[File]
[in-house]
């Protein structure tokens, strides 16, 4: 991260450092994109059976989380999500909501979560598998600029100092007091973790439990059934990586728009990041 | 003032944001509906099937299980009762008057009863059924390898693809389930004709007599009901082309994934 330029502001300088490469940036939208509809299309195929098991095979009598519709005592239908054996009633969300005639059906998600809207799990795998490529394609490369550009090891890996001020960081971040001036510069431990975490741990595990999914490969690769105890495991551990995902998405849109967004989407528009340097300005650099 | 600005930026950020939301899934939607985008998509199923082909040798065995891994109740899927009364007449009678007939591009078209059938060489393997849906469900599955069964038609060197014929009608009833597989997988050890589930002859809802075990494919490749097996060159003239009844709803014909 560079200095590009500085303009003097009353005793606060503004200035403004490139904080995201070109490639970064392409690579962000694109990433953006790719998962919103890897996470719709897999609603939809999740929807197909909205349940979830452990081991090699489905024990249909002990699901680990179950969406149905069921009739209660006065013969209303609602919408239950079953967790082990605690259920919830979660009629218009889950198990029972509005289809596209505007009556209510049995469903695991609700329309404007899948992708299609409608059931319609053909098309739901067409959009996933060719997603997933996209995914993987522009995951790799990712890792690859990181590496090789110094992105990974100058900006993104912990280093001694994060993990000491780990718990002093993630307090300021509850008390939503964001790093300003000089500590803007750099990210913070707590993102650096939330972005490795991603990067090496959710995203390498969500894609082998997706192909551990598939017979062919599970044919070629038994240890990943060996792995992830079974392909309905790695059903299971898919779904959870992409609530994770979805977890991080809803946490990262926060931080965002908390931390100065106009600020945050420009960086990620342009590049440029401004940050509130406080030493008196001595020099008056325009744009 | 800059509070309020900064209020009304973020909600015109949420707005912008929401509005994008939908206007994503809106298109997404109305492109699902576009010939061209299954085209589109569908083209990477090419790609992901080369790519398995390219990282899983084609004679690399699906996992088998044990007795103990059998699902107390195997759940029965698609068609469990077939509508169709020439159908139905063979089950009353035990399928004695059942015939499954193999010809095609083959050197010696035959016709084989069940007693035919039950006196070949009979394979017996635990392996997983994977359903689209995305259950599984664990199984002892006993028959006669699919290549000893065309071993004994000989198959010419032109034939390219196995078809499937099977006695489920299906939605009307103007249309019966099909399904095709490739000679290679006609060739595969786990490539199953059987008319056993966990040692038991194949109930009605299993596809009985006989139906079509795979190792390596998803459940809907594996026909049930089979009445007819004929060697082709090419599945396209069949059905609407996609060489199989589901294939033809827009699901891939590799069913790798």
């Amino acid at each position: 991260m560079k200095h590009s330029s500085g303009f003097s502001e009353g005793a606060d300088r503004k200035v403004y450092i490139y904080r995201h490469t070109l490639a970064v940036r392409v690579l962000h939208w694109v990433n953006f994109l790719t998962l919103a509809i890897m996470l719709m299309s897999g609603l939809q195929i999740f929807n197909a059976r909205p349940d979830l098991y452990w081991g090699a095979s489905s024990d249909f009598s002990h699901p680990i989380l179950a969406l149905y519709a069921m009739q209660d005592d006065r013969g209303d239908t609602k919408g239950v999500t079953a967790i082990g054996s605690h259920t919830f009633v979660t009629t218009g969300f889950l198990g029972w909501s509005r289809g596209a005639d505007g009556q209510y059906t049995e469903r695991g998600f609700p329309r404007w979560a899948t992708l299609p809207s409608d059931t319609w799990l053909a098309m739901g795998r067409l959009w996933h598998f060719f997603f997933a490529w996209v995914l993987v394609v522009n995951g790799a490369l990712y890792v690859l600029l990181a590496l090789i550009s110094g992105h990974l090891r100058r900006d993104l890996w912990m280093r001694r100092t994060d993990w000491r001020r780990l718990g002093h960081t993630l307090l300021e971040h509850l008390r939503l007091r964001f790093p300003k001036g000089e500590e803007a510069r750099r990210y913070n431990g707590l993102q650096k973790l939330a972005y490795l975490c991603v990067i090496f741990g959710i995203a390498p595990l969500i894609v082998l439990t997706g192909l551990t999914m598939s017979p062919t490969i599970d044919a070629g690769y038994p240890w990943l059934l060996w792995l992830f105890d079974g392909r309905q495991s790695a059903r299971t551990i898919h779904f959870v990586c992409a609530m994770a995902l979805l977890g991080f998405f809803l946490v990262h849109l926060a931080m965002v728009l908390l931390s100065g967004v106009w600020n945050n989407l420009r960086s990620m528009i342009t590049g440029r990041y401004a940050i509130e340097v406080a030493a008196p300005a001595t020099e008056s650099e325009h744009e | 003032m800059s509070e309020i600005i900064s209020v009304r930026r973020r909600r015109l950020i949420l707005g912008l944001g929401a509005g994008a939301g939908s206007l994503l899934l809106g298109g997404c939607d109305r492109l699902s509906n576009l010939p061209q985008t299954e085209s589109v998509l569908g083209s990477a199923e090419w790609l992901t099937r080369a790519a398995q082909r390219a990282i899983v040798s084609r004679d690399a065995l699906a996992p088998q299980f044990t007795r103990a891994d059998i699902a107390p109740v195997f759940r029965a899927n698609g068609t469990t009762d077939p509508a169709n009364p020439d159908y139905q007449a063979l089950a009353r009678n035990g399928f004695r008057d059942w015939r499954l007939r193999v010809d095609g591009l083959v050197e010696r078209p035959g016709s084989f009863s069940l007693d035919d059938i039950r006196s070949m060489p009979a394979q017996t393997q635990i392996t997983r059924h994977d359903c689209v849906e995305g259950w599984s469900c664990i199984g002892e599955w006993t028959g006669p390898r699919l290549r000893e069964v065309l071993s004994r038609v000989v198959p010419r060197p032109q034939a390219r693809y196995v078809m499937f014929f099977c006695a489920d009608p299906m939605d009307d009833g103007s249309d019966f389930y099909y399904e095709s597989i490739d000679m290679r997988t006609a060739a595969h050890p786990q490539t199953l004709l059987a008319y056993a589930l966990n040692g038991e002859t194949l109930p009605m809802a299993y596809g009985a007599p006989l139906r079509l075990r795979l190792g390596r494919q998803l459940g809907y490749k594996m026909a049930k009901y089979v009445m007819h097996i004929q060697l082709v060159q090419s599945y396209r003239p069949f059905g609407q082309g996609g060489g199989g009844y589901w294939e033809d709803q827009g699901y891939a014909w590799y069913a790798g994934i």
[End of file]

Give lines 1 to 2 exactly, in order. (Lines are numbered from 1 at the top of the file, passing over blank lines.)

[in-house]
């Protein structure tokens, strides 16, 4: 991260450092994109059976989380999500909501979560598998600029100092007091973790439990059934990586728009990041 | 003032944001509906099937299980009762008057009863059924390898693809389930004709007599009901082309994934 330029502001300088490469940036939208509809299309195929098991095979009598519709005592239908054996009633969300005639059906998600809207799990795998490529394609490369550009090891890996001020960081971040001036510069431990975490741990595990999914490969690769105890495991551990995902998405849109967004989407528009340097300005650099 | 600005930026950020939301899934939607985008998509199923082909040798065995891994109740899927009364007449009678007939591009078209059938060489393997849906469900599955069964038609060197014929009608009833597989997988050890589930002859809802075990494919490749097996060159003239009844709803014909 560079200095590009500085303009003097009353005793606060503004200035403004490139904080995201070109490639970064392409690579962000694109990433953006790719998962919103890897996470719709897999609603939809999740929807197909909205349940979830452990081991090699489905024990249909002990699901680990179950969406149905069921009739209660006065013969209303609602919408239950079953967790082990605690259920919830979660009629218009889950198990029972509005289809596209505007009556209510049995469903695991609700329309404007899948992708299609409608059931319609053909098309739901067409959009996933060719997603997933996209995914993987522009995951790799990712890792690859990181590496090789110094992105990974100058900006993104912990280093001694994060993990000491780990718990002093993630307090300021509850008390939503964001790093300003000089500590803007750099990210913070707590993102650096939330972005490795991603990067090496959710995203390498969500894609082998997706192909551990598939017979062919599970044919070629038994240890990943060996792995992830079974392909309905790695059903299971898919779904959870992409609530994770979805977890991080809803946490990262926060931080965002908390931390100065106009600020945050420009960086990620342009590049440029401004940050509130406080030493008196001595020099008056325009744009 | 800059509070309020900064209020009304973020909600015109949420707005912008929401509005994008939908206007994503809106298109997404109305492109699902576009010939061209299954085209589109569908083209990477090419790609992901080369790519398995390219990282899983084609004679690399699906996992088998044990007795103990059998699902107390195997759940029965698609068609469990077939509508169709020439159908139905063979089950009353035990399928004695059942015939499954193999010809095609083959050197010696035959016709084989069940007693035919039950006196070949009979394979017996635990392996997983994977359903689209995305259950599984664990199984002892006993028959006669699919290549000893065309071993004994000989198959010419032109034939390219196995078809499937099977006695489920299906939605009307103007249309019966099909399904095709490739000679290679006609060739595969786990490539199953059987008319056993966990040692038991194949109930009605299993596809009985006989139906079509795979190792390596998803459940809907594996026909049930089979009445007819004929060697082709090419599945396209069949059905609407996609060489199989589901294939033809827009699901891939590799069913790798």